If you try to enact too many changes at once, it may overwhelm the people who are affected by them. People need time to absorb those changes and incorporate them into their lives.  Sometimes, the changes you put into place may be out of your control. However,  if you do have control over them, introducing them slowly over time helps those who affected to adjust and accept more easily. 

6. Join Support Groups
If you have been affected by changes and needed to talk to another person, then you know that we need each others' support. This is so true when death or a long-term illness occurs. Are the types of changes you experience similar to others' experiences. Would a support group help in adjusting? 

7. Trust Your Instincts
You may be forced into situations or decisions that go against what you believe.. If you find yourself in such a situation, it’s best to go with your gut or trust your instincts. If the change doesn’t feel right and you have no power to counter it, try to remove yourself from the situation. I have counseled others in tough situations, and solutions varied from changing jobs to taking time from work and seeking another person to help you clarify your vision and feelings. If you need help, seek it out. 

8. Change Can Lead to Unforeseen Opportunities
The whole point of being able to deal with change effectively is acceptance. When you start to focus on change being something that is good, opportunities have a way of finding you. These opportunities may not have presented themselves had the changes not occurred.

Let’s Start With Defining Your Success

How do you define SUCCESS?  One defnition is success is achieving your financial goals through your online coachinfg or consulting business.

Not a Destination

The problem is, success isn’t a destination. Success is a journey with stops along the way.  Being successful is moving toward your goals, this the way to achieve it is to be constantly moving forward with the goals in the distance.  Your happiness isn’t dependent upon actually reaching that goal, however.  Your success is based on the sense of accomplishment you derived from having closed the distance and achieved that goal.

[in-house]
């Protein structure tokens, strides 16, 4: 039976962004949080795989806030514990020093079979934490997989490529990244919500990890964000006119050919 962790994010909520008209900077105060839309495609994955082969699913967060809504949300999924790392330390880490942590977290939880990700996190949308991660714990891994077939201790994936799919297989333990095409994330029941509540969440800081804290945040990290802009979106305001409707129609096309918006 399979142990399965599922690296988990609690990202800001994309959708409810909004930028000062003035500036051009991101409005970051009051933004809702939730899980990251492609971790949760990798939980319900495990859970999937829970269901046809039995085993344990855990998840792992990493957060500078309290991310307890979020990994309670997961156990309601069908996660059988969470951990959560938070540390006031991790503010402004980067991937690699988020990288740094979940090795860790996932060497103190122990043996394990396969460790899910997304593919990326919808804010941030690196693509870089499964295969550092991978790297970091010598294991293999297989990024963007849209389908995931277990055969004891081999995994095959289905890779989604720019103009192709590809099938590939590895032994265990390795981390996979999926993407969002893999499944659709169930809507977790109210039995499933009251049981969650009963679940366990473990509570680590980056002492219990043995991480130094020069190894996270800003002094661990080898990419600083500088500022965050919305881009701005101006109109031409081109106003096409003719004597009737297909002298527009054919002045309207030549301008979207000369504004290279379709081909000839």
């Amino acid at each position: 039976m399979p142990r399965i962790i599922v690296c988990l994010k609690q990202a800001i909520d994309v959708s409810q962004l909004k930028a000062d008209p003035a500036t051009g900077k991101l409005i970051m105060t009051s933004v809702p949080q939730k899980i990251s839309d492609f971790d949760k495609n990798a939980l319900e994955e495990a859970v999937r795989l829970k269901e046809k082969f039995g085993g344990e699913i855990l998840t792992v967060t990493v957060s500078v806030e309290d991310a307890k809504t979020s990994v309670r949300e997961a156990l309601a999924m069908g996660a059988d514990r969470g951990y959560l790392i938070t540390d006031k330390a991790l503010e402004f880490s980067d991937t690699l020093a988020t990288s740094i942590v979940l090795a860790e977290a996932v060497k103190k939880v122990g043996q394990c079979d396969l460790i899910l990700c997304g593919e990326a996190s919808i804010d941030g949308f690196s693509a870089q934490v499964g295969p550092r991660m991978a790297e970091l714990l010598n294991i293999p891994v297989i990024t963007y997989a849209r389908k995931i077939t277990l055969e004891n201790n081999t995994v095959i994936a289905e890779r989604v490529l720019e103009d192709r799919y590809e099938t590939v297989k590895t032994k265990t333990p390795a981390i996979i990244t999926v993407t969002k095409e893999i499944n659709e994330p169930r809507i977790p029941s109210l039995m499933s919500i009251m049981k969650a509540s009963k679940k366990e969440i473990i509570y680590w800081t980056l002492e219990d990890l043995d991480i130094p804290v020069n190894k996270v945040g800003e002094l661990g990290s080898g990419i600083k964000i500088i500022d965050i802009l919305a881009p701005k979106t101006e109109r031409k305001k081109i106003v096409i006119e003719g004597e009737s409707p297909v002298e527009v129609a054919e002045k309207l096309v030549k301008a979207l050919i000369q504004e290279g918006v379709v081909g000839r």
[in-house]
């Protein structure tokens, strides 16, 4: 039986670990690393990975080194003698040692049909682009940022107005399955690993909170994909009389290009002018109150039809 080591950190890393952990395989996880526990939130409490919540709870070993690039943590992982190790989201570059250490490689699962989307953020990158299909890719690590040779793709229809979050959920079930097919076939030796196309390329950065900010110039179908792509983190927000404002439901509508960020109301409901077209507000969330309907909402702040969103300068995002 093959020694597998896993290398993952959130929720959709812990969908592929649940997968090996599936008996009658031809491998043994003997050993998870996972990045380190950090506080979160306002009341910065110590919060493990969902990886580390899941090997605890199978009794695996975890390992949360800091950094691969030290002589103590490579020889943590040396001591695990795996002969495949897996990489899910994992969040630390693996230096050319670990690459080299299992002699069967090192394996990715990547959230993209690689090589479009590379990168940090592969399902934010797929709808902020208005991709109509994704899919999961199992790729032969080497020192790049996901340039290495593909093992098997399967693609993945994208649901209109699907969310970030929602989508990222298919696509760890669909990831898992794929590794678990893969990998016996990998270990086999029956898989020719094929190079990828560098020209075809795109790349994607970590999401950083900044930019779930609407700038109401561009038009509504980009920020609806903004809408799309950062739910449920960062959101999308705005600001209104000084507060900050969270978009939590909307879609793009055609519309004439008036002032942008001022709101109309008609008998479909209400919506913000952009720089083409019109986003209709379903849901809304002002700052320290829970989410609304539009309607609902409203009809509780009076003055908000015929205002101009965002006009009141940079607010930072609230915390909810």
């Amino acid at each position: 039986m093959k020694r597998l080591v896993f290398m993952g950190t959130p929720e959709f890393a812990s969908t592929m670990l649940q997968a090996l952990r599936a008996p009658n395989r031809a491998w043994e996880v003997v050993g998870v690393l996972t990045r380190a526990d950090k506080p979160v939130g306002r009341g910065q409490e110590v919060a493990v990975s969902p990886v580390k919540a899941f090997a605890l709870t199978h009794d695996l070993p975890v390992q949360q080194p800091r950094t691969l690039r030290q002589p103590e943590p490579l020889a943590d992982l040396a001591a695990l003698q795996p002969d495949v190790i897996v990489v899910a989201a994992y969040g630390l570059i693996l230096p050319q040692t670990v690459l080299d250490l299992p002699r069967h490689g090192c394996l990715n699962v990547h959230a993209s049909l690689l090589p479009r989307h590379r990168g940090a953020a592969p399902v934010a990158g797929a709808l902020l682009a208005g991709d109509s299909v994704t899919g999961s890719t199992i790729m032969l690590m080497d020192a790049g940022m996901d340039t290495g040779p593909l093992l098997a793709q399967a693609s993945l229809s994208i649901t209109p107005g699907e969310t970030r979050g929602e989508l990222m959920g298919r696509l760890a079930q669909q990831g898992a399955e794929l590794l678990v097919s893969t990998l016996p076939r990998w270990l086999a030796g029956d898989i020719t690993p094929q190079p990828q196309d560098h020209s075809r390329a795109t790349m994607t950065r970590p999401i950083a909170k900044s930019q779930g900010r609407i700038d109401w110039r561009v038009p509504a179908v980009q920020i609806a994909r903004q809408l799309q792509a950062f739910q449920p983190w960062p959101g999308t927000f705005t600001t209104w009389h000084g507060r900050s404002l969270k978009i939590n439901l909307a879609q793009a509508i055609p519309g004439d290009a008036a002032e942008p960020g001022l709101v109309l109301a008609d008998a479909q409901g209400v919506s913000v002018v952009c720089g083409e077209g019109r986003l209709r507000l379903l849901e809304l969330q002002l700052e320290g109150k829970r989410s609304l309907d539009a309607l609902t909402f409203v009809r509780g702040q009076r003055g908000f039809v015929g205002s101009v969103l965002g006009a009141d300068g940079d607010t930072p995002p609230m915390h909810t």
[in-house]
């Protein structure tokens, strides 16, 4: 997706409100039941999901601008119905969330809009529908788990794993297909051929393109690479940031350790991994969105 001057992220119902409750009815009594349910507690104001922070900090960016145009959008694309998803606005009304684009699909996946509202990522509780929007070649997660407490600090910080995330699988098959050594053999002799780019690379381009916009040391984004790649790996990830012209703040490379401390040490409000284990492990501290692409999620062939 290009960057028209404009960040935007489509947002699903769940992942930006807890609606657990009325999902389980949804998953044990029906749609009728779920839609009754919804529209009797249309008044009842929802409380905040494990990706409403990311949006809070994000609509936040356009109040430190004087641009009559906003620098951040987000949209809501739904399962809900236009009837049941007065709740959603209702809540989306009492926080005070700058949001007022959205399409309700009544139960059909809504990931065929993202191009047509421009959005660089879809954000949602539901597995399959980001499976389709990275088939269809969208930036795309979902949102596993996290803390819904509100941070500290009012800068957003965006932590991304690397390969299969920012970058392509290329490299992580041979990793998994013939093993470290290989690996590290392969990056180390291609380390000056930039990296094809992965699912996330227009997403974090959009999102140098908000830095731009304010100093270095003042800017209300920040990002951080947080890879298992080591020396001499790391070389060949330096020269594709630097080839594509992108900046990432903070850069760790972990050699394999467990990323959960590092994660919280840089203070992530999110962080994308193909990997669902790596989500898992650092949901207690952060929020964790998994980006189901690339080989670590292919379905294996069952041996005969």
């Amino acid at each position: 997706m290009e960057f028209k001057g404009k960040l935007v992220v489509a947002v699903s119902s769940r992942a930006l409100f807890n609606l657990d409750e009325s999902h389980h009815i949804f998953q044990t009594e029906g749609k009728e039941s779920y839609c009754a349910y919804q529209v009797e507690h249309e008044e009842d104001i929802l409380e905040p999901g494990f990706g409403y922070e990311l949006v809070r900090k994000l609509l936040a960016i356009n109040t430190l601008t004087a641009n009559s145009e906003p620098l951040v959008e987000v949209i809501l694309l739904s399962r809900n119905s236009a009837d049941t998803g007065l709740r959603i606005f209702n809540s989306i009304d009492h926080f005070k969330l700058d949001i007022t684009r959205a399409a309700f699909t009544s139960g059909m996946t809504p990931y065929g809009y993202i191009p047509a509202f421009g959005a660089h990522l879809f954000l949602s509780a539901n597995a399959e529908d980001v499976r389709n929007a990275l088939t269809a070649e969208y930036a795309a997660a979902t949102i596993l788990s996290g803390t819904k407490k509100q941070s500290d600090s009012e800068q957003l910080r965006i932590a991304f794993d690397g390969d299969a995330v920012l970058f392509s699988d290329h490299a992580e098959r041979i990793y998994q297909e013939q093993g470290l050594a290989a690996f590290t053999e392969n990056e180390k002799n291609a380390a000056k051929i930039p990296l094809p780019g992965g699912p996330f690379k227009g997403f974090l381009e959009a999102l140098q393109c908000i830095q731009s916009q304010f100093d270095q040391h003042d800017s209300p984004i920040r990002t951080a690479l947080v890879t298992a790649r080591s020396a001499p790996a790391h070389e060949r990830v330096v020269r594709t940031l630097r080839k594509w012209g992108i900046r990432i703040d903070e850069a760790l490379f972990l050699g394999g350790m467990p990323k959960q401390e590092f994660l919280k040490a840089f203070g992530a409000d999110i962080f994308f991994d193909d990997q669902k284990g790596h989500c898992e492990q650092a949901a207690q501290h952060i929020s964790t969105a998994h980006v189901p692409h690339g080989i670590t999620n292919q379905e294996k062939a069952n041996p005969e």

The bottom line is that your definition of success is on the path to get the things that you want, one at a time, and to continue to improve yourself and to inspire yourself to reach the next level.

That brings us to the framework for those goals that you want to achieve – your habits for success. The practices that you cultivate will result in the success you desire. Habits for success are clearly defined, well thought out and designed to take you to the goals that you have set for yourself. To understand what a pattern for success is, set some goals first. But for demonstration purposes, here are three different examples because it can be difficult to know how to identify the successful habit.

The reason that people have problems becoming successful is that they have not figured out exactly what it means to be a success!  Defining it for yourself is the first step in achieving it. AT ACPI, we have varied goals for reaching our audience as well as monthly financial goals to tell us we are on target.

Defining Success

The problem is...success isn’t really a destination. Success is a journey with stops along the way. Those stops are the destinations where you want to arrive, but there is no final destination.  Being successful and happy is moving toward your goals, and the only way to achieve it is to be constantly moving forward.

You are going to want more, and that’s okay. You set another goal – a higher purpose – of being able to attend charity dinners where the price of a plate is over $1000 for example. Your happiness isn’t dependent upon the actual goal achievement. It is based upon your hard work and your sense of accomplishment derived from having achieved that goal